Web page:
Apparently we misunderstood: The New 52 doesn’t refer to the number of titles DC Comics publishes each month but rather the number of times each title changes creative hands. That’s what it seems like sometimes, what with firings by email, quitting on Twitter, rehirings and more. The general impression from behind-the-scenes tales is that the New 52 is in chaos. However, the end product might suggest DC is actually somewhat holding it together.
Creative changes are nothing new; turnover is inevitable. The key is how that turnover is managed. The ideal is to have a long and satisfying run by a cohesive team smoothly transitioning to a new team. Lord knows that doesn’t always happen, and we’ve certainly been hearing about it not happening recently.
With all of the news of creators coming and going, or going before they even get there, it’s easy to get distracted from the results of the finished product. So, I decided to take a look at a sampling of DC’s New 52, from its launch in late summer 2011 to today, and see how the stability of various titles was affected by creative changes. For my survey, I looked at the Justice League family of books, which includes the flagship Justice League, as well as Wonder Woman, Aquaman, Green Arrow and others generally associated with the JLA that haven’t had a big Hollywood movie.
“I want to remind readers of this column that all the Marvel NOW! launches are going strong — none have been canceled or RE-relaunched in a whole new direction after 3 or 4 issues — which is a testament to the talent and coordinated effort of our writers, artists and editors,” Marvel’s Axel Alonso said in last week’s Axel-in-Charge column. Yeah, it’s another trademark swipe by Marvel at its competition, but he isn’t wrong. Putting aside the snarkiness, there’s something to be said for a.) making a plan and sticking with it, b.) having faith in the choices you made, and c.) not undermining your creators and your fans with sudden shifts in creative teams.
I of course have no insight into how things are really being run at DC. But from an outsider’s perspective, it feels like its editorial strategy is inspired by the likes of The Hunger Games and Battle Royale. Every man for himself, blink once and they’re gone, blink twice and their replacement is gone. On the day DC announced the new new writers for the Green Lantern books, I remember seeing a tweet that said something like, “Oh, I figured they wouldn’t announce the new writers until [next weekend's] WonderCon.” My first thought? Just wait — maybe they will.
The U.K. comics community has been getting its knickers in a twist over the whole Ian Gibson/Bristol Comic Expo “nude Halo Jones” saga. Twitter and Facebook completely blew up over it Thursday morning, with the usual mix of knee-jerk condemnation and some occasional voices of reason rising above the din.
Some sterling detective work by Paul Holden revealed that the image at the center of the dispute wasn’t even originally Halo Jones, but a character from Gibson’s long-gestating LifeBoat strip. I’m glad, because some of the criticism on the matter sailed too close to being personal attacks on Gibson, which made me uncomfortable for a number of reasons. For starters, “The Ballad of Halo Jones” is a longtime cause celebre for those arguing for creators’ rights within the United Kingdom, especially in the matter of how oppressive the old status quo of IPC and DC Thomson could be.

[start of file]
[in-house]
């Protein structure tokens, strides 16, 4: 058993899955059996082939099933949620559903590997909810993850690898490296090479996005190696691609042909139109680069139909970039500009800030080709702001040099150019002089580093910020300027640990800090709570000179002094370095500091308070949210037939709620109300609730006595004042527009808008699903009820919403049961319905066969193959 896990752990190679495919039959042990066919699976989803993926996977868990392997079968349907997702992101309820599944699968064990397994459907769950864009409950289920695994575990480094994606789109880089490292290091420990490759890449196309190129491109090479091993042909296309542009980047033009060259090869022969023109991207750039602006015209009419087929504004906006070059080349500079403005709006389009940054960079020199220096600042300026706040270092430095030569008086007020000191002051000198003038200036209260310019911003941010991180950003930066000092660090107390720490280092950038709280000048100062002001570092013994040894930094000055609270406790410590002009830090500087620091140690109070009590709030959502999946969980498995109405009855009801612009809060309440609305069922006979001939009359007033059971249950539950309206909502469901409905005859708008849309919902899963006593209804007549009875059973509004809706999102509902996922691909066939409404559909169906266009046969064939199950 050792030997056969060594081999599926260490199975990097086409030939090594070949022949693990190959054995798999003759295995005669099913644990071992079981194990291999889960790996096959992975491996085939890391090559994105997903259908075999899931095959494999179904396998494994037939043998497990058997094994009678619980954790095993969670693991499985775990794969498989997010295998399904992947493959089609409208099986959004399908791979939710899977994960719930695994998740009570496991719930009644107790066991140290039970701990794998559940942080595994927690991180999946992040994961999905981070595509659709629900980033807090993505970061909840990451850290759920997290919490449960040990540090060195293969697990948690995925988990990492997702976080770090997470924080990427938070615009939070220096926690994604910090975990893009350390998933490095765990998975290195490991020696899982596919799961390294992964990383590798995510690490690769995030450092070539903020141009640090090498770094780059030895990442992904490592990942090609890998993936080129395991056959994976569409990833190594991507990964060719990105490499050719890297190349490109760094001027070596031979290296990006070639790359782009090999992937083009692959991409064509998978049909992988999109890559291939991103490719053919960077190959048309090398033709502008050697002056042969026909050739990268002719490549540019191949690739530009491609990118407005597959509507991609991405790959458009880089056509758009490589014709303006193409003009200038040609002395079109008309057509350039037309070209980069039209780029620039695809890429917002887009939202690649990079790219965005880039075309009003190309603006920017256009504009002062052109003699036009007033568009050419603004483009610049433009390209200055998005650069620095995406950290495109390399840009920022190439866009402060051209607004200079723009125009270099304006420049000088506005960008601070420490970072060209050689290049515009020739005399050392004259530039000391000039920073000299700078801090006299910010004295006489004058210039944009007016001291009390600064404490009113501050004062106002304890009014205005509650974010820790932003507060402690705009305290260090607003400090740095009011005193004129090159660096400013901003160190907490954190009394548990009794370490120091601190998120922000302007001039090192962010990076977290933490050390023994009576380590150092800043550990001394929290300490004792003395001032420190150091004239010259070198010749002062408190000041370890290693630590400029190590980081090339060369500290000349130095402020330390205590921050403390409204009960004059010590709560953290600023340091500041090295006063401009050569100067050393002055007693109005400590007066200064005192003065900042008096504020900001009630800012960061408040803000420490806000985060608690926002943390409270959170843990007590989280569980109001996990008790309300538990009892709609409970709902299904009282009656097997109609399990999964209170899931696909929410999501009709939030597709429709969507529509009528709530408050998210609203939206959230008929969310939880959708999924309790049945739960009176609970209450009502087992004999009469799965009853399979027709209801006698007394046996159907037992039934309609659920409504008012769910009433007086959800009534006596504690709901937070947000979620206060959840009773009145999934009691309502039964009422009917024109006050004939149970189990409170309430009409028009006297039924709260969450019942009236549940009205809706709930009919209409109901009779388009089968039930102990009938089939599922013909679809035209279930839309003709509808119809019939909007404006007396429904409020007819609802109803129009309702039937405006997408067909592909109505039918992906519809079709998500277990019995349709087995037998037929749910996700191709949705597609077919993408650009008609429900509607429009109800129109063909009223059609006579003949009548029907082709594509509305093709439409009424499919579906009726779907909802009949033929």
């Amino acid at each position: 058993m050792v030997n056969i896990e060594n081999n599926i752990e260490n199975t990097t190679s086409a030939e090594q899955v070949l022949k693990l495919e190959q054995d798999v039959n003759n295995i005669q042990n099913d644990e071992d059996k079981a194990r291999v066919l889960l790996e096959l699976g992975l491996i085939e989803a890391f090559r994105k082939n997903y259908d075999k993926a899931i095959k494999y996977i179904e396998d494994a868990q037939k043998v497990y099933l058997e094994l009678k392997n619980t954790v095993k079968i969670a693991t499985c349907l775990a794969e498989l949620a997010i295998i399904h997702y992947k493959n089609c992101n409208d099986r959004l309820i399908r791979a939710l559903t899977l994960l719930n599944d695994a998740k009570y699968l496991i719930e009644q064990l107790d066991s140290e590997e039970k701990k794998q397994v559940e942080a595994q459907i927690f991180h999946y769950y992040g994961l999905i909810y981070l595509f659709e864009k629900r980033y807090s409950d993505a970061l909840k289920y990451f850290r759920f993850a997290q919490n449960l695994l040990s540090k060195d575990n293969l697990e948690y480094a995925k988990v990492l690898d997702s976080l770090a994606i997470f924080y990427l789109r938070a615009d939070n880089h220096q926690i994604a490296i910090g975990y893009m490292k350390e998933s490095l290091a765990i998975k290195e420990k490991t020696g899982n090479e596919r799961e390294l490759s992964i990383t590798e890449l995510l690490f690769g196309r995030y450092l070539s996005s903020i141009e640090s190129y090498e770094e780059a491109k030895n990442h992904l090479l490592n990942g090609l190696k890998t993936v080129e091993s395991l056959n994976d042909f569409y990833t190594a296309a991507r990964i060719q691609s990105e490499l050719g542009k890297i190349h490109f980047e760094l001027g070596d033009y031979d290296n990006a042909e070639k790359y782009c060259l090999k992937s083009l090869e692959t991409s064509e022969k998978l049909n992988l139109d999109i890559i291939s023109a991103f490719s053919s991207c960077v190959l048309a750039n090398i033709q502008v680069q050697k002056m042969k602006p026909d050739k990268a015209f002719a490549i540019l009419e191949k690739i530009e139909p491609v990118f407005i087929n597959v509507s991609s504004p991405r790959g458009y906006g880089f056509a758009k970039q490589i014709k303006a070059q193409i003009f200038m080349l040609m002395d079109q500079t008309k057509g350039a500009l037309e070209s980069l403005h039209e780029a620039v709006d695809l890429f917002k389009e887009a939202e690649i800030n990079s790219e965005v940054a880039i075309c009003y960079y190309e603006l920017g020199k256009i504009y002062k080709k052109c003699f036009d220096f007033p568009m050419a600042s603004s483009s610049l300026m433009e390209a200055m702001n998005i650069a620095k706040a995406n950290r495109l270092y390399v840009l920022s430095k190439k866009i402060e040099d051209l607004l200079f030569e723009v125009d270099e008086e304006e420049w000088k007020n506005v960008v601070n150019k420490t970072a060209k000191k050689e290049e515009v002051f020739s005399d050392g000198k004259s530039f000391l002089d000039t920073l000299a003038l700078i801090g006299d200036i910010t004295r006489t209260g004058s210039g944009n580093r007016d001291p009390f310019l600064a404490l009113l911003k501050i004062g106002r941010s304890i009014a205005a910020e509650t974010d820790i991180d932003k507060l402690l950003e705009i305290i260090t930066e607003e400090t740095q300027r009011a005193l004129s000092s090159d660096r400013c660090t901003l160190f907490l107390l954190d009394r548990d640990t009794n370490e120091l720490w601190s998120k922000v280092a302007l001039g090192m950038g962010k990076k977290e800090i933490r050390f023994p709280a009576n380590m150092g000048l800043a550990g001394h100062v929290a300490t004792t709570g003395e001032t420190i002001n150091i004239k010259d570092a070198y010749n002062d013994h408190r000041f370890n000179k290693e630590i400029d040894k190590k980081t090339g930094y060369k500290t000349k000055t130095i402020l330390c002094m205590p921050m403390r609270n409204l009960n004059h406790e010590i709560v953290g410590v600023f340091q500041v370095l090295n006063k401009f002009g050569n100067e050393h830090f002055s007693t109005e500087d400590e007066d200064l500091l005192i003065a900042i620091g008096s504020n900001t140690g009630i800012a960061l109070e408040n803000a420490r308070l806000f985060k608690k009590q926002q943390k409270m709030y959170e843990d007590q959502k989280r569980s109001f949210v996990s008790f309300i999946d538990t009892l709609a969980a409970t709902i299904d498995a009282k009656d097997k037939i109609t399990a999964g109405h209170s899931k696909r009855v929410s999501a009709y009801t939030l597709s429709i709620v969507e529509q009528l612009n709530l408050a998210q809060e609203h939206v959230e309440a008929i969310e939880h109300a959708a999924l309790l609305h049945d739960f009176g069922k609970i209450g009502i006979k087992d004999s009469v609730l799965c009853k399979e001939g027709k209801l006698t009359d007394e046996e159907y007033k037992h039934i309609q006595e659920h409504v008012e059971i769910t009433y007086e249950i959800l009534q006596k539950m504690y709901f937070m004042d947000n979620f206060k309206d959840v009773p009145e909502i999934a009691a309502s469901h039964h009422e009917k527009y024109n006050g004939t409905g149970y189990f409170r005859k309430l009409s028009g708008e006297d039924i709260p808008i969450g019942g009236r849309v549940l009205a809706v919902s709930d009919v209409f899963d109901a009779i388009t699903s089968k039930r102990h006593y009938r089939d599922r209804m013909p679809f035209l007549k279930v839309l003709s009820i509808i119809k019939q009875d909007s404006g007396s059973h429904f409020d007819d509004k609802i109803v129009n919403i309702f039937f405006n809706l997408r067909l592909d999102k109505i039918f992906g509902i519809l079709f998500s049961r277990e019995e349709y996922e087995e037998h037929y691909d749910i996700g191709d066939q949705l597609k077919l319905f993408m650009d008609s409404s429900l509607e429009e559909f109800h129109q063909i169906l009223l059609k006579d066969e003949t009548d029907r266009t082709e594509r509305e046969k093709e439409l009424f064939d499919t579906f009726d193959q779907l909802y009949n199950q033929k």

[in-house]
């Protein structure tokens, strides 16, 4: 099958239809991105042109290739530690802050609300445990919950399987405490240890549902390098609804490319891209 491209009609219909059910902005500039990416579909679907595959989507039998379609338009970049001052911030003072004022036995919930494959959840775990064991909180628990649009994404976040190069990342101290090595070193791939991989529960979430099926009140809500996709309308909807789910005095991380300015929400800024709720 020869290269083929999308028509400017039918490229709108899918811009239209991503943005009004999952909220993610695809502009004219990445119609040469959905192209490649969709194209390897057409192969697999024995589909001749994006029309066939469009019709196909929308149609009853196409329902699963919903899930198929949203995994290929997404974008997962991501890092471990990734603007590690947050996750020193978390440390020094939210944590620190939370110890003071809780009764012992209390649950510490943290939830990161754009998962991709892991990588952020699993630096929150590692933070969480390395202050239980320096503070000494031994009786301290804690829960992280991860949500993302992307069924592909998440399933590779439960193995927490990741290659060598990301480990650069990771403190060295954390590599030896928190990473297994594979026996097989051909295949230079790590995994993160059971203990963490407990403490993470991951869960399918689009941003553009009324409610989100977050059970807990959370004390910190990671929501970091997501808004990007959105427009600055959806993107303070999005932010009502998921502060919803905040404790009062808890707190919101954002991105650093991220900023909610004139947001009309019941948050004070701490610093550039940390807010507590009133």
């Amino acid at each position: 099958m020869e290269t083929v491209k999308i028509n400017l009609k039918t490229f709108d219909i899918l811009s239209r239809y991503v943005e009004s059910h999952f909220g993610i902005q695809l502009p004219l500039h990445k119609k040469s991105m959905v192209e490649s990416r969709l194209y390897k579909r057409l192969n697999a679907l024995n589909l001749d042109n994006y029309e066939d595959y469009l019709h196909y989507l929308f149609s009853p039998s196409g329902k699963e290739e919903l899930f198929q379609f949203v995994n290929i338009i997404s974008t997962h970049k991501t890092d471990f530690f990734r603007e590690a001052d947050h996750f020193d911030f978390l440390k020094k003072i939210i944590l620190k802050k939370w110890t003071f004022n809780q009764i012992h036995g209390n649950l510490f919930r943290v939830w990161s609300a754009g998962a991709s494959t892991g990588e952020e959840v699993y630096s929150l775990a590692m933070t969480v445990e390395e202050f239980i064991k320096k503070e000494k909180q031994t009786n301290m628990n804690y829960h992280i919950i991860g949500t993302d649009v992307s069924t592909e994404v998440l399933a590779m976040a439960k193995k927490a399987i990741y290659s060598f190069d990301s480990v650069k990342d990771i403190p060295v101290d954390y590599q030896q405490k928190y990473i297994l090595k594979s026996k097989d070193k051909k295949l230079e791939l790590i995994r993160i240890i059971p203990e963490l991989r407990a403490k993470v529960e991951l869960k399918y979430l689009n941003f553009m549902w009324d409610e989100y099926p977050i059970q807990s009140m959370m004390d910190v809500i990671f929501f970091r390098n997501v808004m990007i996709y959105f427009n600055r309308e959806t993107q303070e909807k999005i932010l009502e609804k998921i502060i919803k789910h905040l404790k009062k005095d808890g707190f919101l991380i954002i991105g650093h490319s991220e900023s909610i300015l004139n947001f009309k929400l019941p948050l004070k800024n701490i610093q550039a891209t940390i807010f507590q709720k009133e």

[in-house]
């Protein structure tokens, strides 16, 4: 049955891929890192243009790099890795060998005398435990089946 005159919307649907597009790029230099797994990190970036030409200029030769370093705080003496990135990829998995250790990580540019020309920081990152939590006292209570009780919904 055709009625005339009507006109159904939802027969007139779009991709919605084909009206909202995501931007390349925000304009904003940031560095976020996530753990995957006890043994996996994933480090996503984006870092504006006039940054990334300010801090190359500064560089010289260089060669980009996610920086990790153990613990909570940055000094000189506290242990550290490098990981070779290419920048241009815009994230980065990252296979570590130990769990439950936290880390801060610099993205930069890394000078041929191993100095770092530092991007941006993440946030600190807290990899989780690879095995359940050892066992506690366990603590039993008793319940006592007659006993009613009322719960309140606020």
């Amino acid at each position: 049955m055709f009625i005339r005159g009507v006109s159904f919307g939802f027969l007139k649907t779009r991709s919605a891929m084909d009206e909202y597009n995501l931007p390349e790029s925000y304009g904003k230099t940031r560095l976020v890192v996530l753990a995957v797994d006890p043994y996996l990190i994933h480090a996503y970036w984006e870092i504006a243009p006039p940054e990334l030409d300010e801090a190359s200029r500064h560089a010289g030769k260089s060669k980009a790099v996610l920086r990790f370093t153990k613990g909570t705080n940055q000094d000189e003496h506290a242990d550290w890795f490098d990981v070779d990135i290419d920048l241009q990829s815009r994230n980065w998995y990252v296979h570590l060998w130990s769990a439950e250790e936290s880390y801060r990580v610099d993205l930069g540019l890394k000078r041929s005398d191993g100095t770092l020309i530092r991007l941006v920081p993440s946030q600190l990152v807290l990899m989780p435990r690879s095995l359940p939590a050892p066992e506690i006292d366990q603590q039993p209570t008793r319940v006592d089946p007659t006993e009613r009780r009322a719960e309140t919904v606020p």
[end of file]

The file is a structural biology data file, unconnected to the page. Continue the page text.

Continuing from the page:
Gibson is the co-creator of Halo, but sees little to no financial reward from (current owner of 2000AD) Rebellion’s continuing exploitation of the character. If Gibson were to somehow try and monetize his history with the character by working on commissions or selling limited-edition prints featuring the strip’s cast, would that be such a bad thing? The perspective of fans and publishers on such issues is radically different: After all, Marvel sued Ghost Rider co-creator Mike Friedrich for a similar matter. Besides, the Bristol Expo website makes it clear that all these limited-edition prints are being sold for charity.
Chuck Austen’s advice to creators of lost OEL manga at the sorta-defunct Tokyopop is sound: Keep creating something new. That’s really a great rule for everyone of every profession. The other aspect of his advice was to abandon what was created and lost to Tokyopop. Heidi MacDonald endorsed the approach, observing, “If you can only create one successful property in 40 years, maybe this wasn’t the job choice for you.” While I appreciate the tough love, I don’t think that is necessarily a realistic position to take or a one-size-fits-all solution.
I prefer seeing new ideas, new concepts and new worlds from my favorite creators. However, I don’t think the quality of a creator, or the validity of his comics career, should be judged on the quantity, but rather on the quality.
The creative mind manifests itself in endless ways. Some creative people are restless, constantly searching for a new story to tell. Some have a dedicated, obsessive drive to explore one thing, one world, for as long as there’s something there that interests them. If publishers can crank out the same comics with the same characters year after year, why can’t creators do likewise if they want? Erik Larsen has been putting out crazy Savage Dragon comics for years. Sure, he’s done other stuff but at this point that will go down as his most significant work, and I don’t think that makes him any less of a creator. Is Dave Sim any less of a brilliant cartoonist for not having created something for the history books after Cerebus? Are Charles Schulz and Bill Watterson sub-par for each only creating one significant comic strip?